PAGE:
Over the past few weeks as the weather has gotten nicer I've been running around outside so much that some of my more labor- and/or time-intensive cooking projects (making bread or soup, for example) have fallen by the wayside. In fact I just wasn't cooking that much at all for a couple of weeks. So it was with great pleasure that I recently became reacquainted with a healthy and speedy standby: uncooked sauce for pasta. Read on to find out how my delicious dinner came together in 15 minutes.

    I returned home ravenous from a long bike ride and immediately set a pot of water on the stove to boil. While waiting for the water to boil, I changed out of my bike clothes, drank a bunch of water, and poured myself a glass of wine. The water boiling, I tossed in some salt and penne. While the pasta was cooking, I halved cherry tomatoes, coarsely chopped a bunch of basil, minced a couple cloves of garlic, and mixed it all up with some olive oil. When the pasta was al dente, I drained it

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  • Cocktails take center stage in four new books

    It's no longer good enough to come out with a generic guide to cocktails. You need to have an angle. Four of the latest cocktail books focus on the following: wine cocktails, appetizer recipes specifically for cocktails, cocktail culture, and cocktails from Danny Meyer's restaurants. A brief overview of the pros and cons of each, below.

    Mix Shake Stir: Recipes from Danny Meyer's Acclaimed New York City Restaurants($19.79)
    Foreword by Danny Meyer

    Pros: Big and splashy color photos, large fonts, index allows readers to search by spirit (vodka, gin, tequila, etc.). Very much a coffee table book, ideal for picture browsing.

    Cons: Table of contents organizes drinks into vague (not especially useful) categories like "inspired flavors" and "casual libations." Good thing they have an index.

    Bixology: Cocktails, Culture, and a Guide to the Good Life ($10.17)
    By Eve O'Neill and Doug "Bix" Biederbeck

    Cute little brown hardcover from the folks at Bay Area

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  • Got Pine Mouth? The Curious Problem with Pine Nuts

    Pine nuts. Almost everyone loves them, and it's hard not to add just a little extra when you're sprinkling them on salads, adding them to pesto sauce, topping off main meals with them, turning them into desserts, or what have you.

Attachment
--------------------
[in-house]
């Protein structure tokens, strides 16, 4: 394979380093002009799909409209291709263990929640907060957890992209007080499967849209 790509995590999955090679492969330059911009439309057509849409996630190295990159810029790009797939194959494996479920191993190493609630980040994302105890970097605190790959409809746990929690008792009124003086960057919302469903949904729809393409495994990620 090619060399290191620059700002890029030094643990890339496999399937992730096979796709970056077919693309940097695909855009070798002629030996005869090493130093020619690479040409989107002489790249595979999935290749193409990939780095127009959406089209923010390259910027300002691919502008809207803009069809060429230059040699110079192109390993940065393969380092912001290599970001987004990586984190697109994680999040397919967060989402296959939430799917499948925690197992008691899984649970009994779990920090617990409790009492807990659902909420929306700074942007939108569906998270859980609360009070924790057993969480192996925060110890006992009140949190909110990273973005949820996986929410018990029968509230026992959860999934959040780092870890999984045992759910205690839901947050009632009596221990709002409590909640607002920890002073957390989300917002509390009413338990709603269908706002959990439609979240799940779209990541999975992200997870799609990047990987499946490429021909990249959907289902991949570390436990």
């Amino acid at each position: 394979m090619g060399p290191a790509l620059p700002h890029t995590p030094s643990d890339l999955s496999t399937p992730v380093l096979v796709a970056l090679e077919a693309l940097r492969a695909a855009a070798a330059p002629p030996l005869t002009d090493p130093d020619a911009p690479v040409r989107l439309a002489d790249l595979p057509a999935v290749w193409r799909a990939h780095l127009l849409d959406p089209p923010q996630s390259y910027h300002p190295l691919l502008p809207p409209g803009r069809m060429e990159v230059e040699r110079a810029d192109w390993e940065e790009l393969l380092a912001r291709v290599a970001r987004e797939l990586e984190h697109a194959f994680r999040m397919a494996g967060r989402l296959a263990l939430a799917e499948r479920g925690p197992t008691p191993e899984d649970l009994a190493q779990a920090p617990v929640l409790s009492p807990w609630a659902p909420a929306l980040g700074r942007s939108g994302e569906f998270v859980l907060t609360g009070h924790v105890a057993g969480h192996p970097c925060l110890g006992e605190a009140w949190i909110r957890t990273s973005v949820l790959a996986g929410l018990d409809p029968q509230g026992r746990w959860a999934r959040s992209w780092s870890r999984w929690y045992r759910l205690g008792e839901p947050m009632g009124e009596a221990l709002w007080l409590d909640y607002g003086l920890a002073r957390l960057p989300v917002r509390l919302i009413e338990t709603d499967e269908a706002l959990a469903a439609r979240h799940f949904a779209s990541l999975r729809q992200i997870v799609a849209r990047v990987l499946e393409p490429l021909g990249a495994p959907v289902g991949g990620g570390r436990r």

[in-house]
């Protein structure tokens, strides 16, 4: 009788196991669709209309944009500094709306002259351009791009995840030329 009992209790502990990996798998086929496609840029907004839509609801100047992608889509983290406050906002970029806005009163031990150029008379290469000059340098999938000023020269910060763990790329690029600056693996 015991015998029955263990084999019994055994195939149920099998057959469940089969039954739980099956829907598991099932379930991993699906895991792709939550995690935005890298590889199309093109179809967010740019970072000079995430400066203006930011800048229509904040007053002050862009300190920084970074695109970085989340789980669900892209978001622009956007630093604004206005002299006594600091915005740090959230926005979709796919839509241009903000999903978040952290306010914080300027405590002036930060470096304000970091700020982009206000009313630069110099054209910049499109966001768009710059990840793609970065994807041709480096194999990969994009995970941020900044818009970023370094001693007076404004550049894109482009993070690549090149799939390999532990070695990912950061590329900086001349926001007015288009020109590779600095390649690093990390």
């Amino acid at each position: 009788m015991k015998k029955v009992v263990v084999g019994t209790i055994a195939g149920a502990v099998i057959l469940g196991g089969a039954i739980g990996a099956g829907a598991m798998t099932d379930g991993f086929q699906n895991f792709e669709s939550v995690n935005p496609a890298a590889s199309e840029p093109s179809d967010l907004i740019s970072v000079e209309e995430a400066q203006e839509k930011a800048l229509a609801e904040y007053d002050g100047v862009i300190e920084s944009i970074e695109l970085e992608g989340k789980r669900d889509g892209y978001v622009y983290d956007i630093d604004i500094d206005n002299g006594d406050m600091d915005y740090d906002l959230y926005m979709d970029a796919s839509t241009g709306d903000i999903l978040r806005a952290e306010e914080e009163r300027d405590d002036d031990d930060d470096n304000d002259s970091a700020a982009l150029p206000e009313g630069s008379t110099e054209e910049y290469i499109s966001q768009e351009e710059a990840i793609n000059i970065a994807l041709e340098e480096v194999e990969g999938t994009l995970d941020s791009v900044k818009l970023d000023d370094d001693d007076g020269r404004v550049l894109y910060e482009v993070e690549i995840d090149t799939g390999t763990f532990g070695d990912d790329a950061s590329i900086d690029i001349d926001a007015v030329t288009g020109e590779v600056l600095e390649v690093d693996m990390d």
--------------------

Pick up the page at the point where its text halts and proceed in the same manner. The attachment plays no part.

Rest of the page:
But ever since last winter, an increasing number of people have fallen prey to a curious problem with them: pine mouth.

    That's when eating pine nuts leaves you with a metallic taste in your mouth that can last for weeks afterward, and make eating or drinking anything an unpleasant experience.

    The problems seemed to begin with Chinese pine nuts imported into the U.S. about a year ago. There is no heavy-metal contamination or pesticide or fungus involved, and it doesn't seem related to allergies. Even more confusing, not everyone is affected. A British botanist who's started a blog dedicated to pine mouth suspects oxidation as a possibility, or that a new species of pine nut is being sold.

    Changes in taste (called dysgeusia) often occur when

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  • Healthy Grilling: Low Calorie and Low-Fat Recipes for the Barbecue

    Pump up the flavor in your food using fire, not fat

    No longer relegated to the summer months, grilling has become a year-round affair-in fact, Chicagoans, who are known for their grilling prowess, often battle wind and snow to get to the barbecue. And whether you're fixing meats or veggies, fruits, or even cakes, grilling is a surefire way to impart bold flavor without a lot of added fat and calories. So, push aside the hot dogs on your barbecue grill and make room for some of our favorite lighter grilled sides, mains, and sweets.

    • How to Boost Flavor

    Since the intense heat of the grill brings out food's natural flavors, there's no need to cook with a lot of calorie- and fat-laden oil or butter. Instead, use lower-calorie spice- or citrus-based marinades, sauces, and rubs to add flavor. If some fat is necessary to prevent things from sticking, keep your marinades heart-healthy by choosing monounsaturated oils such as olive.

    • Caution About High Heat


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  • New Trends in Barbecue and Grilling Gear

    If you really want to find out about the latest barbecue and grilling gear, you have to go to the Hearth, Patio, and Barbecue Association's national trade show out in Reno , NV . We asked Bill and Cheryl Jamison, intrepid world travelers and authors of the James Beard Award-winning The Big Book of Outdoor Cooking & Entertaining, to share some of their favorite finds this year with readers.

    Epi-log: What were the new trends that stood out at the show?

    Bill & Cheryl Jamison: Probably the biggest thing was the strong emergence of pizza. There have been outdoor pizza ovens for the backyard for a number of years, but now it seems everyone has one. Some were wood burning, some gas powered. Some brick-lined, some metal-lined. Chicago Brick Oven unveiled several licensed Mario Batali's pizza ovens that will heat up in about 30 minutes, much faster than traditional models. Unlike a grill, pizza ovens are not going to do a lot other than pizza and bread really well, and with prices